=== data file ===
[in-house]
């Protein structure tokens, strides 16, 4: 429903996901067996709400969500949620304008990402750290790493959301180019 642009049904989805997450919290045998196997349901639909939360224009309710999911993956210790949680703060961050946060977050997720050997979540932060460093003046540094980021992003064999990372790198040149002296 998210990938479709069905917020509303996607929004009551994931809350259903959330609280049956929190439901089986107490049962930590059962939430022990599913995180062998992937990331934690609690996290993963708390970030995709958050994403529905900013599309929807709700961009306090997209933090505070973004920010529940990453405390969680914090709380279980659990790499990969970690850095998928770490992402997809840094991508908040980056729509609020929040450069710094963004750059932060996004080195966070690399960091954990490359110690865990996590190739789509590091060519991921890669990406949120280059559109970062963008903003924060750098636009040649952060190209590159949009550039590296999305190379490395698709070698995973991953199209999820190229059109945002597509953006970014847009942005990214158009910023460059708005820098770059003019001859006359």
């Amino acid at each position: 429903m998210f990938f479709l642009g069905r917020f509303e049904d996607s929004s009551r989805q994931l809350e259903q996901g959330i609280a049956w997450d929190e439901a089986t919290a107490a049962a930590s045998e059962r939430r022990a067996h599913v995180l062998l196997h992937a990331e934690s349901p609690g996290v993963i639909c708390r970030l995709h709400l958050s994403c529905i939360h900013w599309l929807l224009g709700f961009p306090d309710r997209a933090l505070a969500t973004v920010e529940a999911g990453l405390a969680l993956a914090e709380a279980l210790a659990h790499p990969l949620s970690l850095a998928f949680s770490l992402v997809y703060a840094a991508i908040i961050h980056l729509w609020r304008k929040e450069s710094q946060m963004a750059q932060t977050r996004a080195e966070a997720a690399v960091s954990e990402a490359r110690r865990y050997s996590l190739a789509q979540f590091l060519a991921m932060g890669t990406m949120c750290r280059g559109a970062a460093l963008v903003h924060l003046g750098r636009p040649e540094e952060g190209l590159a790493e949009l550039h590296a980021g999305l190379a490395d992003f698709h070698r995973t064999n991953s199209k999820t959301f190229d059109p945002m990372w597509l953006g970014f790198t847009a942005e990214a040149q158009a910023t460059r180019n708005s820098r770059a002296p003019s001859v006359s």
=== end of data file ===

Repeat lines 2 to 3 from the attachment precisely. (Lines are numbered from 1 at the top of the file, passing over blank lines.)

């Protein structure tokens, strides 16, 4: 429903996901067996709400969500949620304008990402750290790493959301180019 642009049904989805997450919290045998196997349901639909939360224009309710999911993956210790949680703060961050946060977050997720050997979540932060460093003046540094980021992003064999990372790198040149002296 998210990938479709069905917020509303996607929004009551994931809350259903959330609280049956929190439901089986107490049962930590059962939430022990599913995180062998992937990331934690609690996290993963708390970030995709958050994403529905900013599309929807709700961009306090997209933090505070973004920010529940990453405390969680914090709380279980659990790499990969970690850095998928770490992402997809840094991508908040980056729509609020929040450069710094963004750059932060996004080195966070690399960091954990490359110690865990996590190739789509590091060519991921890669990406949120280059559109970062963008903003924060750098636009040649952060190209590159949009550039590296999305190379490395698709070698995973991953199209999820190229059109945002597509953006970014847009942005990214158009910023460059708005820098770059003019001859006359």
């Amino acid at each position: 429903m998210f990938f479709l642009g069905r917020f509303e049904d996607s929004s009551r989805q994931l809350e259903q996901g959330i609280a049956w997450d929190e439901a089986t919290a107490a049962a930590s045998e059962r939430r022990a067996h599913v995180l062998l196997h992937a990331e934690s349901p609690g996290v993963i639909c708390r970030l995709h709400l958050s994403c529905i939360h900013w599309l929807l224009g709700f961009p306090d309710r997209a933090l505070a969500t973004v920010e529940a999911g990453l405390a969680l993956a914090e709380a279980l210790a659990h790499p990969l949620s970690l850095a998928f949680s770490l992402v997809y703060a840094a991508i908040i961050h980056l729509w609020r304008k929040e450069s710094q946060m963004a750059q932060t977050r996004a080195e966070a997720a690399v960091s954990e990402a490359r110690r865990y050997s996590l190739a789509q979540f590091l060519a991921m932060g890669t990406m949120c750290r280059g559109a970062a460093l963008v903003h924060l003046g750098r636009p040649e540094e952060g190209l590159a790493e949009l550039h590296a980021g999305l190379a490395d992003f698709h070698r995973t064999n991953s199209k999820t959301f190229d059109p945002m990372w597509l953006g970014f790198t847009a942005e990214a040149q158009a910023t460059r180019n708005s820098r770059a002296p003019s001859v006359s």